3 posted on 01/07/2014 3:49:04 AM PST by lysie
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To: Progov

Same here. Played it a lot as a kid. Don’t recall any serious injuries. Hey, I still eat my apple with my pocket knife.


4 posted on 01/07/2014 3:53:07 AM PST by NWHawk (Not Quirky)
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To: Maceman

5 posted on 01/07/2014 3:55:26 AM PST by JoeProBono (SOME IMAGES MAY BE DISTURBING VIEWER DISCRETION IS ADVISED;-{)
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To: Maceman

Any relation to the game of Mumble Peg?

http://youtu.be/7MoEDG5YsMo


6 posted on 01/07/2014 3:58:59 AM PST by peyton randolph (Proverbs 13:20)
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To: Maceman

We used to play it a lot during recess, a very long time ago.


7 posted on 01/07/2014 4:00:13 AM PST by R. Scott (Humanity i love you because when you're hard up you pawn your Intelligence to buy a drink)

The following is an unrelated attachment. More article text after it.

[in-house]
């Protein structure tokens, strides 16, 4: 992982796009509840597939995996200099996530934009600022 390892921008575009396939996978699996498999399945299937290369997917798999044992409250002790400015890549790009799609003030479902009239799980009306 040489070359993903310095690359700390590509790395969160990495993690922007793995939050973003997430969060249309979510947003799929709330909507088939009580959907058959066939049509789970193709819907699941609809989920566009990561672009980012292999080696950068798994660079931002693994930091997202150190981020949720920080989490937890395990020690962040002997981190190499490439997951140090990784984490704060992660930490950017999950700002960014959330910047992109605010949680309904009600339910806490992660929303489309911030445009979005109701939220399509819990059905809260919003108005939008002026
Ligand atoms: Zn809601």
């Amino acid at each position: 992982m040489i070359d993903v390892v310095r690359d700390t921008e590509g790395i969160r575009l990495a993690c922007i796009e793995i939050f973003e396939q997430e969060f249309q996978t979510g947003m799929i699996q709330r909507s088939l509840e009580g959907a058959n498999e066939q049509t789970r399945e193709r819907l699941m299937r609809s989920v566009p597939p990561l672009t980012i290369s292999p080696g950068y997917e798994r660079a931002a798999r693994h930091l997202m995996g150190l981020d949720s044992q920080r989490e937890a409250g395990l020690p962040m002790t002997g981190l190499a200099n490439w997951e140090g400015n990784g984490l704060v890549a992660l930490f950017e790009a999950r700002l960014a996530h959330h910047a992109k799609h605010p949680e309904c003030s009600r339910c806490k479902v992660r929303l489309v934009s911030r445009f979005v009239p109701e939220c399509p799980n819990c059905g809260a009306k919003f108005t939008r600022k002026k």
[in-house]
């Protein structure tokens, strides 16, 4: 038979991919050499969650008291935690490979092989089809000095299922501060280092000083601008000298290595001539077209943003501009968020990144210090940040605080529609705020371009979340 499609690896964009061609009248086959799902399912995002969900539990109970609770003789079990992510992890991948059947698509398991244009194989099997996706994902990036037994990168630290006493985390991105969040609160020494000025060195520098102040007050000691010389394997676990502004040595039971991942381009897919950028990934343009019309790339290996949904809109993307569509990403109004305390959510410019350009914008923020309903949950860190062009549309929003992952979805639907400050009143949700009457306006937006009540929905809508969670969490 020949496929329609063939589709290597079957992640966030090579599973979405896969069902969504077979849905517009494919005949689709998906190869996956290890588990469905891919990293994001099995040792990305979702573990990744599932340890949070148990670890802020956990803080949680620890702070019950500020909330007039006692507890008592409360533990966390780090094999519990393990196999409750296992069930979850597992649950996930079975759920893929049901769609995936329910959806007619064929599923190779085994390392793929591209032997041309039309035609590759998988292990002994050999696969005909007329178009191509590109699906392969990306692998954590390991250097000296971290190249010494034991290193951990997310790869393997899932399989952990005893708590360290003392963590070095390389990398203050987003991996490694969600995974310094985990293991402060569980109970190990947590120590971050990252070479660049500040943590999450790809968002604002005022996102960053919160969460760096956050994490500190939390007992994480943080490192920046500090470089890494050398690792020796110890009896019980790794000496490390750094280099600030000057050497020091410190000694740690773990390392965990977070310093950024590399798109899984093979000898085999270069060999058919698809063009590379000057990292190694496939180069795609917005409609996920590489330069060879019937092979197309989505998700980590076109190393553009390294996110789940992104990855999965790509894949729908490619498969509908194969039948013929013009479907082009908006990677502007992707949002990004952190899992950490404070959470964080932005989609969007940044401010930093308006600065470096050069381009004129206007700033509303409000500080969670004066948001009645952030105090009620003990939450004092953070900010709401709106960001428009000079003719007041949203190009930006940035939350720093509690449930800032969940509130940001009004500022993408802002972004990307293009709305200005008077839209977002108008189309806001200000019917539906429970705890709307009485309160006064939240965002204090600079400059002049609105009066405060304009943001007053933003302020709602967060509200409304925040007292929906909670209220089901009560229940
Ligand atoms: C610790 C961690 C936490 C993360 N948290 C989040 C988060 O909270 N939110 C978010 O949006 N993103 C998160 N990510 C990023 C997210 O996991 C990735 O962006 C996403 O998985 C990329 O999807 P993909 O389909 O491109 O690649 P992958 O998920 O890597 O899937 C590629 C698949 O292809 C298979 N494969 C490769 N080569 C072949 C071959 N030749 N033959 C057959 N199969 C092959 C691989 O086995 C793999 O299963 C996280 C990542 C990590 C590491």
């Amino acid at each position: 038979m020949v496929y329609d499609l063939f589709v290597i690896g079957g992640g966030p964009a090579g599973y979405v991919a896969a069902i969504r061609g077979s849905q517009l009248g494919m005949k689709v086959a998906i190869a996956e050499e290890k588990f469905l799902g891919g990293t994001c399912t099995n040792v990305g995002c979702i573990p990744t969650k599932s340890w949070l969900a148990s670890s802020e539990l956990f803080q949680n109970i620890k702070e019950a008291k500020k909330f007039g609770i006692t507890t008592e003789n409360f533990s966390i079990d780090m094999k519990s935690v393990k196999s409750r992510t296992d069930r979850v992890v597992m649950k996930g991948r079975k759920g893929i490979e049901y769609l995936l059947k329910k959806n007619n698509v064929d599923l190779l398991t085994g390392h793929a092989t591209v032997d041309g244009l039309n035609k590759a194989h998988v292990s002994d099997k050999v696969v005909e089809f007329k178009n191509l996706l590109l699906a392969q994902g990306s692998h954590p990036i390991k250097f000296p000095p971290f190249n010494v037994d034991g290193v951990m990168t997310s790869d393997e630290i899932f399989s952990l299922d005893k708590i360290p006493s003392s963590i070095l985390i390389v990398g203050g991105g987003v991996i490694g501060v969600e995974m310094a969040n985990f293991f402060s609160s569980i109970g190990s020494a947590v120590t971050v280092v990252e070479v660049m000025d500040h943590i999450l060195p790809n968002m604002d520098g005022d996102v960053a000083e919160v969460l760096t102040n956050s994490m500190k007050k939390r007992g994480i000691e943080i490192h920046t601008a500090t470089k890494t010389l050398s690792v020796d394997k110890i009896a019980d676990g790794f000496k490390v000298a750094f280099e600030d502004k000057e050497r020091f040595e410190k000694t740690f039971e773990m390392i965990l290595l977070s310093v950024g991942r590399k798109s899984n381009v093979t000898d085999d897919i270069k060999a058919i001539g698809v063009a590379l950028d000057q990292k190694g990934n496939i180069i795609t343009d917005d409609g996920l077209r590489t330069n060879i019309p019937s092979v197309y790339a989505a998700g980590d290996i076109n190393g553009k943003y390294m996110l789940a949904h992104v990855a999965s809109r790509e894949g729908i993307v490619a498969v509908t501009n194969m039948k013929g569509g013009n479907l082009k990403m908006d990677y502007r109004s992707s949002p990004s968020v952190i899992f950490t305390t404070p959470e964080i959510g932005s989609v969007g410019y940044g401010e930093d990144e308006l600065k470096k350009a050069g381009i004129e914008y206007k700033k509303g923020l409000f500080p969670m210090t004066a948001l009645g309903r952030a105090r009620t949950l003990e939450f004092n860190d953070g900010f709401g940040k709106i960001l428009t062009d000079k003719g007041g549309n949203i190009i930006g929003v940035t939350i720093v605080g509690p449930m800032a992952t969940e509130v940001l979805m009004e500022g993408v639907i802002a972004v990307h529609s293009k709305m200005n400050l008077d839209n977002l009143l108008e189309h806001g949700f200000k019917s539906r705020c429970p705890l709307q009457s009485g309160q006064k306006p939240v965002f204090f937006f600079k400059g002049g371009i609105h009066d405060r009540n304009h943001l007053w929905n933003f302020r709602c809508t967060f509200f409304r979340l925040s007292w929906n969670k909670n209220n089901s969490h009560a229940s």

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To: Maceman

8 posted on 01/07/2014 4:05:49 AM PST by billorites (freepo ergo sum)
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To: Maceman
Played it often in Boy Scouts.

Back when boys were all boys.

9 posted on 01/07/2014 4:06:22 AM PST by eCSMaster ("It is not the color of his skin, ... it is the blackness that fills his soul")
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To: JoeProBono

That reminds me of another game we played, we called it “chicken”. Two people would stand facing each other, legs spread wide. You’d throw your knife and stick it in the ground between your opponent’s feet. You’d move a foot beside the knife. It took only a few throws before your feet were only a few inches apart. The first one to quit was chicken.


10 posted on 01/07/2014 4:07:45 AM PST by R. Scott (Humanity i love you because when you're hard up you pawn your Intelligence to buy a drink)
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To: Progov

Used to play it in the schoolyard. ALWAYS had my blue handled Cub Scout knife on my person.No one batted an eyelash if you had a pen knife at 8 years old in the 50’s.


11 posted on 01/07/2014 4:31:17 AM PST by Renegade
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To: Maceman
The first player takes his pocket knife and throws it at the ground, so that it sticks into the ground as close as possible to his own foot